These tips for visiting the Great Pyramids of Giza with kids will help make your journey to the last remaining ancient wonder unforgettable.
The realization that we were in one of the cradles of humanity hit us hard when we woke up to the view of the Great Pyramids outside of our hotel window. It was seeing images of the Pyramids of Giza with kids that inspired our children to choose Egypt as our spring travel destination. The boys were fascinated by the stories of the pharaohs, along with the history and the myth0logy of the country.
Our Egypt itinerary started in Cairo and brought us to famous destinations such as Abu Simbel and Luxor, as well as to off-the-beaten-track places such as the Siwa Oasis. Our very first stop was in the capital of Cairo. The first thing we wanted to do was visit the Great Pyramids of Giza with kids. And it was as awe-inspiring as we had hoped. We were jet-lagged and bleary-eyed, but we couldn’t wait to spend the morning exploring the Great Pyramid Complex in Giza Egypt.
There were many tips for visiting the Great Pyramids of Giza that we read before we left for Egypt. Stories from our friends in the travel industry had everything from awe-inspiring messages to complex warnings about what you need to know about visiting the Great Pyramid with children. And I’ll be completely honest, the reality of the experience probably lies somewhere between all of them.
The pyramids are majestic. And the history and architecture behind them alone is enough to make visiting the Pyramids with kids a bucket list experience. So I’ve put together this collection of tips based on our experience. Hopefully, it will help you understand what to expect when you venture on your family trip to the Pyramids of Giza. I’ll lay out how to plan your visit to the Pyramids of Giza with kids, what activities to do that your children will love, and how to make the most of your visit so that it blows away your expectations.
How We Planned Our Visit To The Great Pyramids of Giza With Kids
Planning a visit to the Great Pyramids of Giza with kids wasn’t as complicated as we had originally expected. We had visited two other destinations among the 6 cradles of humanity with our kids. The first was when we took baby C to Chichen Itza in Mexico. The second was a few years later on a trip to the Incan cities of Peru. For our family trip to Egypt, we partnered with an excellent local travel advisor, Traveline Egypt. They helped us navigate the logistics of visiting Egypt with kids. Most visitors to Egypt, especially those looking to travel outside the main areas of Cairo, Luxor, and Sharm el-Sheik work with travel advisors due to the complexities of travel in Egypt. And when you bring kids into the mix, things become just a little more interesting. But whether you choose to work with an agency or as a do-it-yourself travel destination, Giza is just as unforgettable as most people would expect.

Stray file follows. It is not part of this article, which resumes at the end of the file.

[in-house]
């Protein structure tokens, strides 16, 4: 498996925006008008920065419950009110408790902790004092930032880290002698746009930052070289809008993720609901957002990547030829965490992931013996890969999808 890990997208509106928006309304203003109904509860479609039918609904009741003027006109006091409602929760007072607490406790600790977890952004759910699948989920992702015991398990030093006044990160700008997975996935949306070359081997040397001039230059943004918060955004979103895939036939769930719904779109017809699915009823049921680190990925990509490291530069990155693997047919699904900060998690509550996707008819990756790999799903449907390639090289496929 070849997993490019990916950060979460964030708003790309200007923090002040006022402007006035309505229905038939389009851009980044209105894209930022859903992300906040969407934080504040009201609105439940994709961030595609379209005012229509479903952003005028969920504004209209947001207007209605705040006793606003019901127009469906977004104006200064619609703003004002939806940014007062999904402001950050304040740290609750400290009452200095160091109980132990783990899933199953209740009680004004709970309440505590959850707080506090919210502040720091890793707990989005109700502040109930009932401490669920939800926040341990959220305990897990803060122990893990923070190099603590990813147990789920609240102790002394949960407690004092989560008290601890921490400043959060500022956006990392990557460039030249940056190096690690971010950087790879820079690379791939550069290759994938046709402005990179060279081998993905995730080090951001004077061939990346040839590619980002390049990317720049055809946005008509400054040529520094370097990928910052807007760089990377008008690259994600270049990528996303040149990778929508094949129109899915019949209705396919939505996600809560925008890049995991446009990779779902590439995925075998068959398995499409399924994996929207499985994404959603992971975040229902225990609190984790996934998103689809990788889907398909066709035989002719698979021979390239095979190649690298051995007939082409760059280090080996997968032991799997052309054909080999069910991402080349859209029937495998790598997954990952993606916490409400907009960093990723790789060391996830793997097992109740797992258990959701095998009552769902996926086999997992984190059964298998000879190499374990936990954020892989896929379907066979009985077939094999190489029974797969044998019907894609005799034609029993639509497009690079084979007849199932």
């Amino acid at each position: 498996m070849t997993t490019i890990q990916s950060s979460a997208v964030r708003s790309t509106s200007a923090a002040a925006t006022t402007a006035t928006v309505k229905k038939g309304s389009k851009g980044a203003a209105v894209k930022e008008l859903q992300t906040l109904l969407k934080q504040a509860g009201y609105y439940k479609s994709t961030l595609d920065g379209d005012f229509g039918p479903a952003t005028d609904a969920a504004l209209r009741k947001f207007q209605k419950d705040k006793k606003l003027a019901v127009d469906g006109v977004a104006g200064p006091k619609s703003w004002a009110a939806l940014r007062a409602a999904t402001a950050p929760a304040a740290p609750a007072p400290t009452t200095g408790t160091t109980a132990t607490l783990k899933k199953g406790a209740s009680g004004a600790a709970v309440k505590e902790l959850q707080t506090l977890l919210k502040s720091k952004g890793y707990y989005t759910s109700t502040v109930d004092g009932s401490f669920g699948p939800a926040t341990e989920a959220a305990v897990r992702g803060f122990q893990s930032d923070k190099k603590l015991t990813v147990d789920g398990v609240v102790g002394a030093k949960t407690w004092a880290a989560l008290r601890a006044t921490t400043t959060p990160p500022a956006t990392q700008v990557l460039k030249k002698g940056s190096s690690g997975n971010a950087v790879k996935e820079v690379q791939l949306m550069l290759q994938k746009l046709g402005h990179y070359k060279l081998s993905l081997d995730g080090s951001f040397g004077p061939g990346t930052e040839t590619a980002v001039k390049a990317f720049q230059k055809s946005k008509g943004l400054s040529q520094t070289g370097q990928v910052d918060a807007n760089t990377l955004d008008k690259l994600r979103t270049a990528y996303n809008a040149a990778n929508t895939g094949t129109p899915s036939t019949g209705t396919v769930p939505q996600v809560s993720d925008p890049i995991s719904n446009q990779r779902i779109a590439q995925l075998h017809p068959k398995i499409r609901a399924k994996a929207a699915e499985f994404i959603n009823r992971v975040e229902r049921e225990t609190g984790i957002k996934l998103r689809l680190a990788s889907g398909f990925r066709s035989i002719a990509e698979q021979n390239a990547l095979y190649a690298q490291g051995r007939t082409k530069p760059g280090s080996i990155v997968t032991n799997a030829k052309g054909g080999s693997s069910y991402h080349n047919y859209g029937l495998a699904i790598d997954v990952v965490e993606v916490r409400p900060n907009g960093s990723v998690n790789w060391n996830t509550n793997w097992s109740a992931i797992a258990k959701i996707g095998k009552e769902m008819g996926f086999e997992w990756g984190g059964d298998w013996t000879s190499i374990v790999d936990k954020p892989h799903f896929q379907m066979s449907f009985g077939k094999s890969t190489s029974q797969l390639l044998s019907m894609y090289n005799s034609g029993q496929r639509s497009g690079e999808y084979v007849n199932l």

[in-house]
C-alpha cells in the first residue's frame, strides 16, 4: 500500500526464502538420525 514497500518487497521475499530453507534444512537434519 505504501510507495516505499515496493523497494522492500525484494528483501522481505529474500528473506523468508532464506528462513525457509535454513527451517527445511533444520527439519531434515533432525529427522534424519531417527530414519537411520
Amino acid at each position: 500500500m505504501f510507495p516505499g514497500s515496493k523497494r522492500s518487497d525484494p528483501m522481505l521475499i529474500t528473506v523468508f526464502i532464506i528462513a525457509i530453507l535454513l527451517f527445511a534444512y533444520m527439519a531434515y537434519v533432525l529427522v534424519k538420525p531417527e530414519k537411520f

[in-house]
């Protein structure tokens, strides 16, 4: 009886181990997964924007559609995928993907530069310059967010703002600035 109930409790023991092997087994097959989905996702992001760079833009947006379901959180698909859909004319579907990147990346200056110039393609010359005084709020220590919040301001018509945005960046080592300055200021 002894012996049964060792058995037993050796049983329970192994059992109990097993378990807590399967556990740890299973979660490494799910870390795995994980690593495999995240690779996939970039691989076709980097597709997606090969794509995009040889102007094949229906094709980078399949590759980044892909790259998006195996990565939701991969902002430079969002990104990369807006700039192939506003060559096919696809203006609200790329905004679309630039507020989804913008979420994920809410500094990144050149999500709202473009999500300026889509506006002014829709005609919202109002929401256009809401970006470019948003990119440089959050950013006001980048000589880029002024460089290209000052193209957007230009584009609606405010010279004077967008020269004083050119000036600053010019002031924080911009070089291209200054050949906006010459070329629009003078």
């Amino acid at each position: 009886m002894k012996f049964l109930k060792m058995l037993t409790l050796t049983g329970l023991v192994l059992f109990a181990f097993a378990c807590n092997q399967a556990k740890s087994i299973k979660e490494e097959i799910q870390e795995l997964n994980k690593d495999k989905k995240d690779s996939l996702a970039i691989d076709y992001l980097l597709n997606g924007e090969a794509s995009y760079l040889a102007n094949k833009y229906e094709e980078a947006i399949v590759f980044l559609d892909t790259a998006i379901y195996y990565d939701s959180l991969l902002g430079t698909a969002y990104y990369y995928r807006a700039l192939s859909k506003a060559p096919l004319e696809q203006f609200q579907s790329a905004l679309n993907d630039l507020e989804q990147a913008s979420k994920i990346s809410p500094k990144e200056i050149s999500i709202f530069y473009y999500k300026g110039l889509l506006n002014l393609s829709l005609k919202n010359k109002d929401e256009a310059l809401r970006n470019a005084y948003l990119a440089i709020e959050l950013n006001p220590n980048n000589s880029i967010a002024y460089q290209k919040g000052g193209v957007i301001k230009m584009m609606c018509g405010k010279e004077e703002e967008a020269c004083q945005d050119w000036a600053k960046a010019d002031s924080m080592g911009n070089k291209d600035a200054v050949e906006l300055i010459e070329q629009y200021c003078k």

Where We Stayed in Giza
Since we were coming off an epic flight journey from Toronto through Frankfurt and into Cairo the previous day, we expected our bodies to be a little off when we woke in the morning to explore the Pyramids of Giza. To prep ourselves as best as we could, we booked a room in the beautiful Marriott Mena House. This hotel is definitely not a budget hotel. It is most definitely a sight to be seen. The Marriott Mena House is the only hotel that sits within the Giza Pyramid Complex. And while you’re fighting a 6-hour time change after 24-hours of transit with almost no sleep, enjoying breakfast with a view like this was exactly what the doctor ordered.
It also helped that we were just a short, 5-minute drive door-to-door from the hotel to the entrance of the Pyramid complex. This meant that we could have a relaxing breakfast, and still be inside the Giza pyramids in a very short time without having to worry about thise city’s legendary traffic. There are a number of hotels near the pyramids though, and I’ll give some recommendations on which ones to choose later on in this article.
What Was Visiting The Pyramid Complex With Kids Like?
Arriving at the Great Pyramids complex is a really great way to be introduced to the complex ticket system at many of the historical Egypt attractions. When you arrive you’ll need to pay for your tickets. There are separate prices for adults and children. At many Egypt attractions, the prices for children are between 50% and 60% of the adult price. The cost of visiting the Great Pyramids with kids vary quite a bit depending on what it is that you want to do once you’re inside the complex. I’ll get into the price breakdown further down the post. We opted for the area ticket, which was 120LE for adults, and 60LE for the children. We also paid a separate fee to use a camera, and another fee to be able to bring our tripod into the complex.
As we entered the complex we were immediately presented with the dramatic view of the Great Pyramid of Khufu, the largest pyramid within the Giza complex. And this view gave us the first impression of just how vast the Great Pyramid complex was. While the Khufu pyramid gets most of the attention, there are literally hundreds of pyramids, tombs, temples, and mastabas scattered throughout the complex. We only had one day at the Giza pyramids to explore, so we had to pick and choose our places to explore carefully.